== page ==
Promoting Turkey’s most serious attempt ever to negotiate an end to a three-decade-long Kurdish insurgency, then-Prime Minister Recep Tayyip Erdoğan declared in early 2013 that, “We will drink hemlock if it will bring peace.”
But today, the total failure of that peace process could hardly be more complete, nor the possible consequences more serious.
More than 2,300 people have died, including 360 civilians, since fighting between Turkey and the rebel Kurdistan Workers’ Party (PKK) recommenced in July 2015, according to the International Crisis Group.
Fighting has devastated cities and towns in the Kurdish-populated southeast, and the government has pursued an escalating crackdown on nonviolent Kurdish activists, media organizations, and politicians it accuses of being linked to the militants.
That process culminated last Friday with the arrest of parliamentarians from the main pro-Kurdish political group, the People’s Democratic Party (HDP), including its charismatic co-leader, Selahattin Demirtas.
The breakdown of relations between the Kurdish movement and Mr. Erdoğan, who is now president, has hinged in part on the protracted bitter conflict in next-door Syria: both the galvanizing effect that the success of the PKK’s affiliate there has had on Turkish Kurds, and the alarm bells this has triggered in Ankara.
But the reversal also serves Erdoğan’s own ambitions and political survival. Rather than continuing peace talks that were eroding his support within his nationalistic base and pursuing a settlement that could have left the PKK in de facto control of Turkey’s Kurdish areas, Erdoğan ultimately proved unwilling to “drink hemlock.”
Meanwhile the PKK, emboldened by the alliance of its Syrian affiliate with Washington and battle-hardened by the brutal conflicts in Iraq and Syria, believed it could weather whatever Ankara had to throw at it militarily.
Turkey’s woes deepened further over the weekend. The Kurdish-US alliance was reinforced as the PKK’s Syrian affiliate announced an offensive on the Islamic State stronghold of Raqqa. But the imprisonment and pending trial of Mr. Demirtas and 10 other MPs as part of a terrorism investigation risk pushing Turkey further into instability and civil strife – and they come at a time when the country is already facing a dizzying array of threats, including attacks by the self-declared Islamic State.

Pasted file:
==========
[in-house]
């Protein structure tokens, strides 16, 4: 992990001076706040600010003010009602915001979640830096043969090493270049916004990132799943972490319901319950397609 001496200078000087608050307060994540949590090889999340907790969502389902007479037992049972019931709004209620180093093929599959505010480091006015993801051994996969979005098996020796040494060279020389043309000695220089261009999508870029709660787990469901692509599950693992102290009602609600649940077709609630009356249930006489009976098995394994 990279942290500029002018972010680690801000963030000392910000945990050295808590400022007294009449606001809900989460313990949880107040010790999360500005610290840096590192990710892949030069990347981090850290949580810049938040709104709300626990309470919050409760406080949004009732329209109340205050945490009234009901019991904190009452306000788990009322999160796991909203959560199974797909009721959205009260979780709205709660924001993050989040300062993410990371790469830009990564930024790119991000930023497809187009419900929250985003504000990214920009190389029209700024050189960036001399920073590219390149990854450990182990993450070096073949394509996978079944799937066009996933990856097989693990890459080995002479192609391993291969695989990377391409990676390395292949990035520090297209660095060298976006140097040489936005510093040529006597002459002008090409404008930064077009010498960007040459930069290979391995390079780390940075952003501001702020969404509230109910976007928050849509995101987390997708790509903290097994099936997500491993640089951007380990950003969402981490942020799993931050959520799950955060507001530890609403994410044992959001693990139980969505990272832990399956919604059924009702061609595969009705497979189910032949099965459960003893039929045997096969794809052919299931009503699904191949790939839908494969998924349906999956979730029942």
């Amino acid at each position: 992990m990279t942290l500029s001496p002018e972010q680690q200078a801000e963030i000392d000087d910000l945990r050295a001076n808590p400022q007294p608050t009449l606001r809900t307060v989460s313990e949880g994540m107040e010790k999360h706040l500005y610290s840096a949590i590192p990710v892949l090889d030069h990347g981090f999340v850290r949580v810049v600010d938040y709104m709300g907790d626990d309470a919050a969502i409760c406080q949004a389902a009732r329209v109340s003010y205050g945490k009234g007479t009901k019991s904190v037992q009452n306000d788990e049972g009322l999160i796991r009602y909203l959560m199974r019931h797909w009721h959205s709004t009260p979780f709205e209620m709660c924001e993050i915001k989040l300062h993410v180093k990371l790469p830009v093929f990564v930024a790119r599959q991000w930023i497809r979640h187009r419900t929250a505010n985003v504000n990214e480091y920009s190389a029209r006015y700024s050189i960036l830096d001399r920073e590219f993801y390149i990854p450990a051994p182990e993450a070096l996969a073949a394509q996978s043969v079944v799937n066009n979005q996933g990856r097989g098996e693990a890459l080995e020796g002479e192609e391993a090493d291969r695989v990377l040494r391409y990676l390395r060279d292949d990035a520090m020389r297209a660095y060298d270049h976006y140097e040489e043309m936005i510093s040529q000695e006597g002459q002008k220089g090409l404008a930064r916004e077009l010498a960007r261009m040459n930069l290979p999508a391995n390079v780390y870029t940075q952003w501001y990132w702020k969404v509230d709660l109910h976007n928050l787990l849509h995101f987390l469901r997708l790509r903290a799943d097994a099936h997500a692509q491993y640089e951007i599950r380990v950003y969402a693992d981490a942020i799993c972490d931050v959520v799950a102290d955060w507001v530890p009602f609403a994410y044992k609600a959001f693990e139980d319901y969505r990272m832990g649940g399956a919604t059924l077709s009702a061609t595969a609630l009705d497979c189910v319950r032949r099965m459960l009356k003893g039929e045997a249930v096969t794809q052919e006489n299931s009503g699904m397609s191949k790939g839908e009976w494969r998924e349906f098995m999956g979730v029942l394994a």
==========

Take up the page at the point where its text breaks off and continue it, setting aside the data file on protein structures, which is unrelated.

Since Erdoğan faced down an attempted coup in July, the government has dramatically accelerated its suppression of broader domestic opposition and a purge of the state apparatus.
In terms of Turkey’s future stability, “you can predict that things will get worse after these arrests, but how much worse is hard to say,” says Henri Barkey, director of the Middle East Program at the Woodrow Wilson Center in Washington.
Following Friday’s arrests, protests broke out across the southeast as well as in Kurdish neighborhoods of Istanbul, though assessing the scale of them has been hindered by the government crackdown on independent media, and its throttling of the internet and social media over the weekend.
“Demirtas is a special figure. Charismatic, youthful, speaks well, and stands up to Erdoğan. He’s not your usual politician,” says Mr. Barkey, who believes the arrest of HDP members of parliament, as well as the recent removal of locally elected Kurdish mayors in the southeast and their replacement with appointees by Ankara, will increase tensions.